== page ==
When Providence supported a funding opportunity for staff environmental sustainability projects, the Transfusion Medicine Laboratory at St. Paul’s Hospital suggested a glove recycling pilot program using the TerraCycle Zero Waste Box program.
Traditional hospital recycling programs do not accept nitrile and latex gloves, which means this high-volume item usually ends up in landfill where it takes decades to break down.
Jodi Shad, Medical Laboratory Technologist and Green+Leader, identified an opportunity to reduce glove waste in the lab and took action.
Gloves get new life as rubber flooring
“A colleague mentioned the campaign through TerraCycle, and in my role as a Green+Leader I applied for a grant through the program to cover the costs, and I received the grant to fund the pilot program,” says Jodi.
The Transfusion Medicine Laboratory was a perfect pilot location for this program because the majority of gloves are not exposed to hazardous or biomedical material and are therefore eligible for recycling. The lab is also almost entirely separate from adjacent labs, making the Zero Waste Box secure from potential cross contamination by staff working in other labs. The program is simple to run, requiring only a budget and a system of accountability to bring the full Zero Waste Box to the loading dock for pickup.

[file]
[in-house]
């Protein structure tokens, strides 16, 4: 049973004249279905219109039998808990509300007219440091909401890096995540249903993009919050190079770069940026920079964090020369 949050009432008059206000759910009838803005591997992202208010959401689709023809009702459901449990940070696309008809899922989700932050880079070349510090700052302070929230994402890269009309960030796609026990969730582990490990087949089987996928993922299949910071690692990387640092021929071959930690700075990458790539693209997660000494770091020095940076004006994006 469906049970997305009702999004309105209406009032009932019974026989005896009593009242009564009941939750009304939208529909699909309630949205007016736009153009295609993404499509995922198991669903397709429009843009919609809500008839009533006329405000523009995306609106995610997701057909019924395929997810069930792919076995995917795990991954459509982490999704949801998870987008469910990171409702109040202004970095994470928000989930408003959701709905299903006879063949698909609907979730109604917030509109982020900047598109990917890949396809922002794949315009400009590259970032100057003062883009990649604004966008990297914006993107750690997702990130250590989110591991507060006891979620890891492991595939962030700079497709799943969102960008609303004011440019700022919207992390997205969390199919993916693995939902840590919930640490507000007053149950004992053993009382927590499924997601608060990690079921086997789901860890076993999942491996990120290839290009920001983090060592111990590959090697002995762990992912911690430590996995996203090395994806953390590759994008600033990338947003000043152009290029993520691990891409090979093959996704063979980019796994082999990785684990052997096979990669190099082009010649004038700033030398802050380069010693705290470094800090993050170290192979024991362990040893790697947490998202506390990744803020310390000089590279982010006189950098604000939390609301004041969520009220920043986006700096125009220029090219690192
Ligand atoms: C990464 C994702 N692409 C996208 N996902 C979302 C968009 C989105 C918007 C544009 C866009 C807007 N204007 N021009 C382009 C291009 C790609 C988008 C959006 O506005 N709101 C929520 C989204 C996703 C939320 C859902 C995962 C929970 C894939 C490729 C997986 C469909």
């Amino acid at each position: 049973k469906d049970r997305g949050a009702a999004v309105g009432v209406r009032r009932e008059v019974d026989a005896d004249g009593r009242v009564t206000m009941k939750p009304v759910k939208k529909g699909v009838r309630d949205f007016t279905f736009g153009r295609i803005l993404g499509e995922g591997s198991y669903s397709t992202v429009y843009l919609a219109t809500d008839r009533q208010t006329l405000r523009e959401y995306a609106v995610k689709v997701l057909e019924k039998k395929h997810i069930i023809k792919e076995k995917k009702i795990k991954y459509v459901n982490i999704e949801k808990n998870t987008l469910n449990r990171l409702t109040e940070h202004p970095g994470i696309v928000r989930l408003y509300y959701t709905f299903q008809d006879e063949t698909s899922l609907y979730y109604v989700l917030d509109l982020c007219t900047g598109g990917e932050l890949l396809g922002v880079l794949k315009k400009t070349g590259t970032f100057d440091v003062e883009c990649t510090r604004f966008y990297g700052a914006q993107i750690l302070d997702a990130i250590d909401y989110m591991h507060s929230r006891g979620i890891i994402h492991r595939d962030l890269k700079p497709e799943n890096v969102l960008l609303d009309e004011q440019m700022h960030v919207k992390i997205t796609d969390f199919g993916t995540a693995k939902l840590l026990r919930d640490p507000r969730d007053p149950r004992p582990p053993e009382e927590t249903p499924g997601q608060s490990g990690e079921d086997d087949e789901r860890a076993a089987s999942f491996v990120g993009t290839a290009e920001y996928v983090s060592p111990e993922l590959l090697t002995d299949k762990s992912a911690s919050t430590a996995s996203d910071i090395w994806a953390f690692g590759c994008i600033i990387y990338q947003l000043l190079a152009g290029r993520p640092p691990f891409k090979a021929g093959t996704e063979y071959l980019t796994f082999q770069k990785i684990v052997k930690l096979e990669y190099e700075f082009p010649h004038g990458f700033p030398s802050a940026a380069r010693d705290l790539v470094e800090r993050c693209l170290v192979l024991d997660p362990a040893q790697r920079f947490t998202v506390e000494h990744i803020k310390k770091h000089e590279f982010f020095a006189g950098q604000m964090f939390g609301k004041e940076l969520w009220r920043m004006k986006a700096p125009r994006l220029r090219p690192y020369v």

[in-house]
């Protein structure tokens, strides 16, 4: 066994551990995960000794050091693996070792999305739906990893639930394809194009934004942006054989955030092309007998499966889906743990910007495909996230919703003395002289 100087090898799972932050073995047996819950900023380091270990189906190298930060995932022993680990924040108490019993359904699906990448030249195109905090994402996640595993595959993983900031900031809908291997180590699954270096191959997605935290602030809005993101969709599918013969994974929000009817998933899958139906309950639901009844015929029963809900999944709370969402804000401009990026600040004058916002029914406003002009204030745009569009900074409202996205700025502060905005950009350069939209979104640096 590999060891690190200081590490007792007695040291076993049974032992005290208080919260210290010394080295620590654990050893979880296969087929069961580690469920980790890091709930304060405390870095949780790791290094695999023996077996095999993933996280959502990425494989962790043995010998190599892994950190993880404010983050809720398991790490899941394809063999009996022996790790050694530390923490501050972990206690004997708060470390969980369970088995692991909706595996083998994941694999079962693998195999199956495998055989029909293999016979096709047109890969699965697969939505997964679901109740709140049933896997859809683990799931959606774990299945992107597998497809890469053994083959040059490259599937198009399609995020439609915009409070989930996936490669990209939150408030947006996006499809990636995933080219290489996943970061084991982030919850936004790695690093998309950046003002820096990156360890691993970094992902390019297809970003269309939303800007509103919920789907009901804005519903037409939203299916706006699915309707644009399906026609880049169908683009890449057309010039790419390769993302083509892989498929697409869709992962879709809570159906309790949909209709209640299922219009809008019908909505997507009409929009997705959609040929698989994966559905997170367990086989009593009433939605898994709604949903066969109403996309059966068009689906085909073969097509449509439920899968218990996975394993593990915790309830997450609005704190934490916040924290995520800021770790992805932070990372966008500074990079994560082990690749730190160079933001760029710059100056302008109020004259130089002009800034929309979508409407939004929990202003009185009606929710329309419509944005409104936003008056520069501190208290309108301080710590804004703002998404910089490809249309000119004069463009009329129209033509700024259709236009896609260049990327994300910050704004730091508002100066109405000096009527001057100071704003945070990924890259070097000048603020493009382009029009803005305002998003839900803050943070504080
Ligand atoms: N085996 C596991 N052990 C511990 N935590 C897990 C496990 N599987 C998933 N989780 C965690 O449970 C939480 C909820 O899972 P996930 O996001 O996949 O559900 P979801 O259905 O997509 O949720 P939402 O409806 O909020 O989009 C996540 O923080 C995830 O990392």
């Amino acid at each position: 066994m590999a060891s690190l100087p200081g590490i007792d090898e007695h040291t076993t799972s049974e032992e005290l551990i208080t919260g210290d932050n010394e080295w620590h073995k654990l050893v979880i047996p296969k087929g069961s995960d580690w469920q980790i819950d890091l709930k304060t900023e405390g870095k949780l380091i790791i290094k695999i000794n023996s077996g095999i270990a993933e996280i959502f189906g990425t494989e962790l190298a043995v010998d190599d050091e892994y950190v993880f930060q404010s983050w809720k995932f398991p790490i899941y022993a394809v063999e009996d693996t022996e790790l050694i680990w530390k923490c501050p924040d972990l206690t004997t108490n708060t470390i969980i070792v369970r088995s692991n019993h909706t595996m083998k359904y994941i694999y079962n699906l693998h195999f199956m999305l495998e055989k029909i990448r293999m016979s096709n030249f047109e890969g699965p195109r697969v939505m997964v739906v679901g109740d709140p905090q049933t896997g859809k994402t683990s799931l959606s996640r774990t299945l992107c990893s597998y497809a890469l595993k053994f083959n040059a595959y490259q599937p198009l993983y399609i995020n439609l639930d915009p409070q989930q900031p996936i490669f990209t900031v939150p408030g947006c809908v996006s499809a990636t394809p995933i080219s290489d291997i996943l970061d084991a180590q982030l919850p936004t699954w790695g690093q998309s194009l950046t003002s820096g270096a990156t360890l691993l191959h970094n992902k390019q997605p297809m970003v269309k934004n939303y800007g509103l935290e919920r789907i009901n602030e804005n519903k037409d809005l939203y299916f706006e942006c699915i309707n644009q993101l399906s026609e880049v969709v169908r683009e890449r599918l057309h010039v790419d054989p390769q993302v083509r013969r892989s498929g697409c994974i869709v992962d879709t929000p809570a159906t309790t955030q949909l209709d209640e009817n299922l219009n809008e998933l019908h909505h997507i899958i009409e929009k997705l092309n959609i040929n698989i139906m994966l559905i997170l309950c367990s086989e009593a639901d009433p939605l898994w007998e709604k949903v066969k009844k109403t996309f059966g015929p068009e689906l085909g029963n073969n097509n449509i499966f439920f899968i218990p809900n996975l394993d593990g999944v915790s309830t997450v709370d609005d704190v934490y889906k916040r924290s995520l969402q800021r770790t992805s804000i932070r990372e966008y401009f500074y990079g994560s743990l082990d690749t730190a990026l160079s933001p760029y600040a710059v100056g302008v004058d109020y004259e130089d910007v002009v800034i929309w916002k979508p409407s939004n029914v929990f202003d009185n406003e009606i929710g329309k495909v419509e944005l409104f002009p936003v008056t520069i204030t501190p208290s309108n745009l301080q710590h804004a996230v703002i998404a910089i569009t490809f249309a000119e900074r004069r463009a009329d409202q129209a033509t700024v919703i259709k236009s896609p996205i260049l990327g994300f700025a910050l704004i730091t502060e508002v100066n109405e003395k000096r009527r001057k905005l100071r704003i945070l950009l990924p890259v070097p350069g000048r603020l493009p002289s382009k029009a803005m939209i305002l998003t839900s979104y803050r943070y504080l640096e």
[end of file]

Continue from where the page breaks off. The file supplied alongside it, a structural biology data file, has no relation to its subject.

Gloves collected through the program are aggregated at a TerraCycle sorting facility and then sent for processing, where they are pelletized and moulded into new plastic products. Most recycled gloves are used in construction as insulation, or as rubber flooring in gyms and community centres.
Green+Leaders making a difference across the region
Jodi is just one of 24 Green+Leaders at Providence making a difference in our health care system. The Green+Leaders program is a network of health-care staff volunteers across the Lower Mainland health organizations, who are engaged in advancing sustainability practices within the health system. Green+Leaders are change agents who encourage environmentally sustainable behaviour, improve existing processes, and help to create an overall culture of environmental health and wellness inside and outside of the workplace.
“I was interested in what I could do at work in regards to green actions,” says Jodi. “I know that every little bit counts so actions we have at work everyday can have noticeable lasting effects. The Green+Leaders program is a great resource – they can help you get started for any specific projects you are interested in pursuing, as well as offer initiatives for those who want to do something but don’t know where to start.”
Thanks to Jodi’s action, approximately 7,140 nitrile and latex gloves were recycled through the pilot program from March to September 2020.
“All the users within our department love it’, says Jodi. “Since we use gloves all day it’s somewhat comforting to know that recycling the gloves takes a little waste out of the landfill stream. Small actions and small changes matter.”
To learn more about what health organizations are doing in BC to advance sustainability, visit the GreenCare website